NASA drops update on its $10 billion glitched James Webb Space Telescope

NASA's James Webb Space Telescope has experienced a glitch, and now the space agency has given an update on the observatories condition.

NASA drops update on its $10 billion glitched James Webb Space Telescope
1 minute & 55 seconds read time

NASA announced last week that one of the key instruments aboard the James Webb Space Telescope malfunctioned, causing a glitch to occur.

NASA drops update on its $10 billion glitched James Webb Space Telescope 01

The James Webb Space Telescope was launched in December 2021 and eventually made it to its destination at Lagrange point 2 in July 2022, where it began scientific operations after a lengthy warm-up period. Now, the space telescope is making major developments in multiple scientific fields. It has already captured incredible images of the iconic star-forming regions such as the Pillars of Creation, while also using its extremely sensitive instruments to analyze the atmosphere of exoplanets for any biological indicators such as water, oxygen, etc.

On January 15, Webb's Near Infrared Imager and Slitless Spectrograph (NIRISS) experienced a glitch that caused its flight software to time out. NASA wrote on its blog that this glitch was a communications delay that tripped the flight software, knocking out the NIRISS instrument until further notice. Now, NASA has announced on its blog that a full investigation was launched between NASA and the Canadian Space Agency, the developers of the NIRISS instrument, and found the cause of the problem, which has been fixed.

NASA drops update on its $10 billion glitched James Webb Space Telescope 03

According to NASA, the glitch was caused by a galactic cosmic ray, which is high-energy radiation that comes from the outside of our solar system. These rays can sometimes disrupt electrical systems, but as NASA explains, it's not unexpected that these encounters with rays occur as it's normal to expect a glitch every now and again with any operating spacecraft.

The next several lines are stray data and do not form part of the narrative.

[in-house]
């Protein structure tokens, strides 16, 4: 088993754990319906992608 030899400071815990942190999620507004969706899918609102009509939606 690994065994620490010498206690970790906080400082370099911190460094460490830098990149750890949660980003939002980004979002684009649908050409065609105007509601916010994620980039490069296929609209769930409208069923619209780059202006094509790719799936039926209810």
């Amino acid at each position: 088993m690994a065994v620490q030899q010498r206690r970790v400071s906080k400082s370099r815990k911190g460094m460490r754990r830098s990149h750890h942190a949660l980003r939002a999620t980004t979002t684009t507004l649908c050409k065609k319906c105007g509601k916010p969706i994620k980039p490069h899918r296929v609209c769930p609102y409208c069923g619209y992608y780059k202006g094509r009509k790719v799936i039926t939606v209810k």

The space agency wrote in its blog that after completing a full reboot, the NIRISS instrument demonstrated normal timing. The instrument underwent a test observation on January 28, and according to NASA, NIRISS is now back to its full scientific operations.

In other news, a radioactive capsule has gone missing causing authorities to issue an urgent health alert to the affected area. Unfortunately, the capsule is extremely small, and the area that its been lost in stretches more than 500 miles, making the likelihood of it being found smaller than the authorities would like it to be. If you are interested in reading any more on that story, check out the link below.

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Jak joined the TweakTown team in 2017 and has since reviewed 100s of new tech products and kept us informed daily on the latest science, space, and artificial intelligence news. Jak's love for science, space, and technology, and, more specifically, PC gaming, began at 10 years old. It was the day his dad showed him how to play Age of Empires on an old Compaq PC. Ever since that day, Jak fell in love with games and the progression of the technology industry in all its forms. Instead of typical FPS, Jak holds a very special spot in his heart for RTS games.

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